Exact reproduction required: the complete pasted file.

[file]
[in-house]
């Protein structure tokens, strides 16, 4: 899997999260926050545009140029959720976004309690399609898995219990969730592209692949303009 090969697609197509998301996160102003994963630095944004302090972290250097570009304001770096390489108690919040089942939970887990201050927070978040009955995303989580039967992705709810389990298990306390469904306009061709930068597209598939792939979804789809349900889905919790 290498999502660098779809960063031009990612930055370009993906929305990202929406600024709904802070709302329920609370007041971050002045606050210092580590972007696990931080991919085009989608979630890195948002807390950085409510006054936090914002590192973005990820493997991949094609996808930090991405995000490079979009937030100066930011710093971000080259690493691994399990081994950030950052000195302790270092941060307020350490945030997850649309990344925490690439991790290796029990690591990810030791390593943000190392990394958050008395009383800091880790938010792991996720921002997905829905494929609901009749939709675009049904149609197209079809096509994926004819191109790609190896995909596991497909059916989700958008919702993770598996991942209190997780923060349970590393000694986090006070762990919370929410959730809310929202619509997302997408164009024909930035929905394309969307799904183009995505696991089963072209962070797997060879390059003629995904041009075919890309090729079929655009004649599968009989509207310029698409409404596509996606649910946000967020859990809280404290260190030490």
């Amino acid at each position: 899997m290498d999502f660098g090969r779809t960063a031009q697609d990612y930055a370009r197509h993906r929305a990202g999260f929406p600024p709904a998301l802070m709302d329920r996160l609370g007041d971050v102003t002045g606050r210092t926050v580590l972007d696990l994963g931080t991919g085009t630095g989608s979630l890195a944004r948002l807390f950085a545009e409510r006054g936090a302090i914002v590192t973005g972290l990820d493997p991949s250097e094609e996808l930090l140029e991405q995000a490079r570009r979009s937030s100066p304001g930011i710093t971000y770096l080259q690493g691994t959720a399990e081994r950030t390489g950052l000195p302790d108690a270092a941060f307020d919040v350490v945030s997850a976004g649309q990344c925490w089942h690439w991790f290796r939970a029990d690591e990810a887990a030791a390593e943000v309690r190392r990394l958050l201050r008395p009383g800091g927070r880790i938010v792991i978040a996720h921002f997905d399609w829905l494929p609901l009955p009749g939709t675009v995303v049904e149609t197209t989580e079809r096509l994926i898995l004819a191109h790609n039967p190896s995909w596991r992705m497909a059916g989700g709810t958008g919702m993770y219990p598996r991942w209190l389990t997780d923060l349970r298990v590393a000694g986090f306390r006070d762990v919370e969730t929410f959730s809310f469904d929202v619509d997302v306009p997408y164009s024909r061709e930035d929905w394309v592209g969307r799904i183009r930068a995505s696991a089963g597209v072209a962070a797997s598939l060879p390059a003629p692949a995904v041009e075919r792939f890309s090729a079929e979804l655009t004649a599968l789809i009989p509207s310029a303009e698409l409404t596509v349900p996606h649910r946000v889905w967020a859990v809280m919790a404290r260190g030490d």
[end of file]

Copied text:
[in-house]
């Protein structure tokens, strides 16, 4: 899997999260926050545009140029959720976004309690399609898995219990969730592209692949303009 090969697609197509998301996160102003994963630095944004302090972290250097570009304001770096390489108690919040089942939970887990201050927070978040009955995303989580039967992705709810389990298990306390469904306009061709930068597209598939792939979804789809349900889905919790 290498999502660098779809960063031009990612930055370009993906929305990202929406600024709904802070709302329920609370007041971050002045606050210092580590972007696990931080991919085009989608979630890195948002807390950085409510006054936090914002590192973005990820493997991949094609996808930090991405995000490079979009937030100066930011710093971000080259690493691994399990081994950030950052000195302790270092941060307020350490945030997850649309990344925490690439991790290796029990690591990810030791390593943000190392990394958050008395009383800091880790938010792991996720921002997905829905494929609901009749939709675009049904149609197209079809096509994926004819191109790609190896995909596991497909059916989700958008919702993770598996991942209190997780923060349970590393000694986090006070762990919370929410959730809310929202619509997302997408164009024909930035929905394309969307799904183009995505696991089963072209962070797997060879390059003629995904041009075919890309090729079929655009004649599968009989509207310029698409409404596509996606649910946000967020859990809280404290260190030490």
């Amino acid at each position: 899997m290498d999502f660098g090969r779809t960063a031009q697609d990612y930055a370009r197509h993906r929305a990202g999260f929406p600024p709904a998301l802070m709302d329920r996160l609370g007041d971050v102003t002045g606050r210092t926050v580590l972007d696990l994963g931080t991919g085009t630095g989608s979630l890195a944004r948002l807390f950085a545009e409510r006054g936090a302090i914002v590192t973005g972290l990820d493997p991949s250097e094609e996808l930090l140029e991405q995000a490079r570009r979009s937030s100066p304001g930011i710093t971000y770096l080259q690493g691994t959720a399990e081994r950030t390489g950052l000195p302790d108690a270092a941060f307020d919040v350490v945030s997850a976004g649309q990344c925490w089942h690439w991790f290796r939970a029990d690591e990810a887990a030791a390593e943000v309690r190392r990394l958050l201050r008395p009383g800091g927070r880790i938010v792991i978040a996720h921002f997905d399609w829905l494929p609901l009955p009749g939709t675009v995303v049904e149609t197209t989580e079809r096509l994926i898995l004819a191109h790609n039967p190896s995909w596991r992705m497909a059916g989700g709810t958008g919702m993770y219990p598996r991942w209190l389990t997780d923060l349970r298990v590393a000694g986090f306390r006070d762990v919370e969730t929410f959730s809310f469904d929202v619509d997302v306009p997408y164009s024909r061709e930035d929905w394309v592209g969307r799904i183009r930068a995505s696991a089963g597209v072209a962070a797997s598939l060879p390059a003629p692949a995904v041009e075919r792939f890309s090729a079929e979804l655009t004649a599968l789809i009989p509207s310029a303009e698409l409404t596509v349900p996606h649910r946000v889905w967020a859990v809280m919790a404290r260190g030490d």